By James Queally
A federal appeals panel has overturned a 2006 Arizona law aimed at denying bail to people who are in the U.S. illegally and charged with a range of felonies.
Proposition 100, a ballot measure that gained approval from nearly 80 percent of the state's voters, violates the due process clause of the 14th Amendment, according to an opinion released by the 9th U.S. Circuit Court of Appeals on Wednesday.
The law has been the subject of a class-action challenge since 2008, when two people who were in the country illegally filed suit against the Maricopa County Sheriff's Office after they were denied bail for drug and assault charges. The plaintiffs were represented by the Arizona chapter of the American Civil Liberties Union.
Dan Pochoda, the chapter's legal director, described the law as a "gross violation of due process."
"We've been waiting a long time for this.... We're obviously very pleased about the result," Pochoda told the Los Angeles Times. "It's a very important decision and a victory on many levels, obviously most immediately for the many folks who would be and have been since this referendum was passed in 2006 punished before trial."
Last year, a 9th Circuit panel upheld the law in a 2-1 decision, but a majority of the court's active judges moved to hear the case a second time.
In the ruling released Wednesday, nine members of the 11-member panel argued that the law was unconstitutional, failed to address an acute problem in Arizona and was applicable to an overly broad range of crimes.
Jack MacIntyre, a deputy chief at the Maricopa County Sheriff's Office, told The Times that the 9th Circuit had in effect undermined the will of Arizona's voters.
"It's unfortunate that apparently the 9th Circuit is substituting themselves as some sort of a super legislature for the Legislature and voters in Arizona," he said. "The law is very, very narrowly tailored to only deny bail to those that are in the country illegally who are charged with ... the most serious felonies in Arizona."
Although Proposition 100 was intended to target suspects charged with serious felonies, it was sometimes interpreted to rope in people facing much less serious charges such as illegally copying a sound recording or altering a lottery ticket, according to the 9th Circuit opinion.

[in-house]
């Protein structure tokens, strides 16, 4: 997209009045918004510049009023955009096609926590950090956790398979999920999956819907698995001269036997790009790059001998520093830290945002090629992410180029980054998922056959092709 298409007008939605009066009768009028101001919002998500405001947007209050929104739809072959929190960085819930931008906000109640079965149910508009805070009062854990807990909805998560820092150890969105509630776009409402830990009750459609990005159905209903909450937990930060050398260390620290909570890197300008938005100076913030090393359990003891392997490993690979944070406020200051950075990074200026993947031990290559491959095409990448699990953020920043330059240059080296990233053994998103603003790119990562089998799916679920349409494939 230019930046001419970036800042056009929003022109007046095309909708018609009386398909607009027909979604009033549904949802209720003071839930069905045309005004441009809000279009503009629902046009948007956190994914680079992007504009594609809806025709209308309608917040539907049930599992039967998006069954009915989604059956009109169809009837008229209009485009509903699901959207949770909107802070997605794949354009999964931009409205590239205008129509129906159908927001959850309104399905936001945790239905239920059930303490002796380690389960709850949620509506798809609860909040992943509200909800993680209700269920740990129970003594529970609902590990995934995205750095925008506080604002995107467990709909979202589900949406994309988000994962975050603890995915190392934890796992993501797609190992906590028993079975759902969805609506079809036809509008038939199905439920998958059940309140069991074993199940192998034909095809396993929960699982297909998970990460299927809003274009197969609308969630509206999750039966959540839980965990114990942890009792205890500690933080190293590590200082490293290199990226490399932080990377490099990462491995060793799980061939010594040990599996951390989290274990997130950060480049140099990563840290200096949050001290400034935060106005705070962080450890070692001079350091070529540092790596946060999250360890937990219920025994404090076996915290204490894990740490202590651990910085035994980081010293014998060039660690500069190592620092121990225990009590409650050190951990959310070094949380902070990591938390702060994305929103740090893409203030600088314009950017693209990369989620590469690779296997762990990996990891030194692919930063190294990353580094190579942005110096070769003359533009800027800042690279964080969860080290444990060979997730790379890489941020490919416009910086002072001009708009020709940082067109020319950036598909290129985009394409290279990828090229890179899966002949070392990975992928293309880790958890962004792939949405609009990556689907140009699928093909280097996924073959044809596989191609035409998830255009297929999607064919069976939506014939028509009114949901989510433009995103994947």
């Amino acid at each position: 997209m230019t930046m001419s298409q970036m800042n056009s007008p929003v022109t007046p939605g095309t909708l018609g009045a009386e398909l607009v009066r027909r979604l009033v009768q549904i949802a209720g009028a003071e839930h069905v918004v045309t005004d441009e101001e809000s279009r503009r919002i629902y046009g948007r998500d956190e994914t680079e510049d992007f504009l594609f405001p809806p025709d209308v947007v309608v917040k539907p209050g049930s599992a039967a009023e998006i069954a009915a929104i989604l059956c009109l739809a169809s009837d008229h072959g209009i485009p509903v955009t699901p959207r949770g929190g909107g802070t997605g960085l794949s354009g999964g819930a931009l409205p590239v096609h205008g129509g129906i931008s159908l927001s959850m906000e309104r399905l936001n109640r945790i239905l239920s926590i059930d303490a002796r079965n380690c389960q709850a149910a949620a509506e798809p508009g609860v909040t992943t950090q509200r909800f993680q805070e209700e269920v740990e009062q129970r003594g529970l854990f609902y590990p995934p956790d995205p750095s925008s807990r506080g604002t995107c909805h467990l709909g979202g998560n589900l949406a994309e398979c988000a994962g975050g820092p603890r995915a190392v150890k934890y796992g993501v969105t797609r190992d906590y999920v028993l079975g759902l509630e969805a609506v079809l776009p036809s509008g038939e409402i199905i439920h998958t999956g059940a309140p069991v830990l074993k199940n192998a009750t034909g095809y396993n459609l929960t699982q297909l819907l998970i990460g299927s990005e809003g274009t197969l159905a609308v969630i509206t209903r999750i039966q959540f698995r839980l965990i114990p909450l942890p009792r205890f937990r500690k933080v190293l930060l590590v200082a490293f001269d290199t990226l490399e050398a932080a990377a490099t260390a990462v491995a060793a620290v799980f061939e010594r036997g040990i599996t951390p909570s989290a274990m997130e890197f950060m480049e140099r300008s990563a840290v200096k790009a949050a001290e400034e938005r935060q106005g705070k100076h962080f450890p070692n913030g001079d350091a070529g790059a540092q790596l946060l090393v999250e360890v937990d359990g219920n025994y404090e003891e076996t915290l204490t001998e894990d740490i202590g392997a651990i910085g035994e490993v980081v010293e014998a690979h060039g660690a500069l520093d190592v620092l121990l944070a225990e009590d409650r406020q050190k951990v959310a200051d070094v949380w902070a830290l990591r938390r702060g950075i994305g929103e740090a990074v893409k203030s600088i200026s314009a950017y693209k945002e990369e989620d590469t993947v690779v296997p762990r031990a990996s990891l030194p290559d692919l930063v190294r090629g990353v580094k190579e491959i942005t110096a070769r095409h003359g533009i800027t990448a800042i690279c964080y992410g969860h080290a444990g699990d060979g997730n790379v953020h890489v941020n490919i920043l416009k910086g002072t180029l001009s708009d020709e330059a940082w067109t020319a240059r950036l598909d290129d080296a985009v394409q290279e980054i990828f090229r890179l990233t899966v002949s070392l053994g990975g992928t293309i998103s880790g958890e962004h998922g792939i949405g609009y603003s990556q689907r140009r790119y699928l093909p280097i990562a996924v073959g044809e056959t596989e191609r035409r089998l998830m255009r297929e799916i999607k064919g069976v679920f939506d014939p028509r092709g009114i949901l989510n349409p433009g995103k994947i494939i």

But MacIntyre argued that certain lesser felonies were eliminated from the law before it passed the Legislature. He also contended that immigrants in the country illegally posed a significantly higher flight risk than other suspects.
"An individual who has already entered the country one or more times illegally and is now charged or possibly facing multiple decades in prison has little connection to the community and every reason to flee," MacIntyre said.
The ACLU, however, has argued that the law unfairly punishes defendants with significant ties to the community, and Pochoda said there was little evidence to suggest those in the U.S. illegally were a greater flight risk than other suspects when the law passed.
He said the 9th Circuit's ruling could take effect by early November, allowing hundreds of defendants whose immigration status remains in question to seek bail hearings.
In a statement, the immigrant rights group Puente lauded the decision and called for an independent monitor to ensure the Maricopa County Sheriff's Office complies with the decision.
"For the last eight years, undocumented people in Arizona have been unjustly denied bail. We applaud the 9th Circuit's decision and demand full compliance immediately, beginning with the release of all those currently detained as a result of Proposition 100," Puente Executive Director Carlos Garcia said in a statement.
Calls and emails seeking comment from a spokesman for Arizona Gov. Jan Brewer, who supported the ballot measure, were not immediately returned.
The ruling is the latest in a string of legal moves across the country to separate local law enforcement from the federal immigration process. In the last year, numerous police departments have refused to carry out federal requests to detain suspects who are in the country illegally and accused of minor crimes.
(c)2014 Los Angeles Times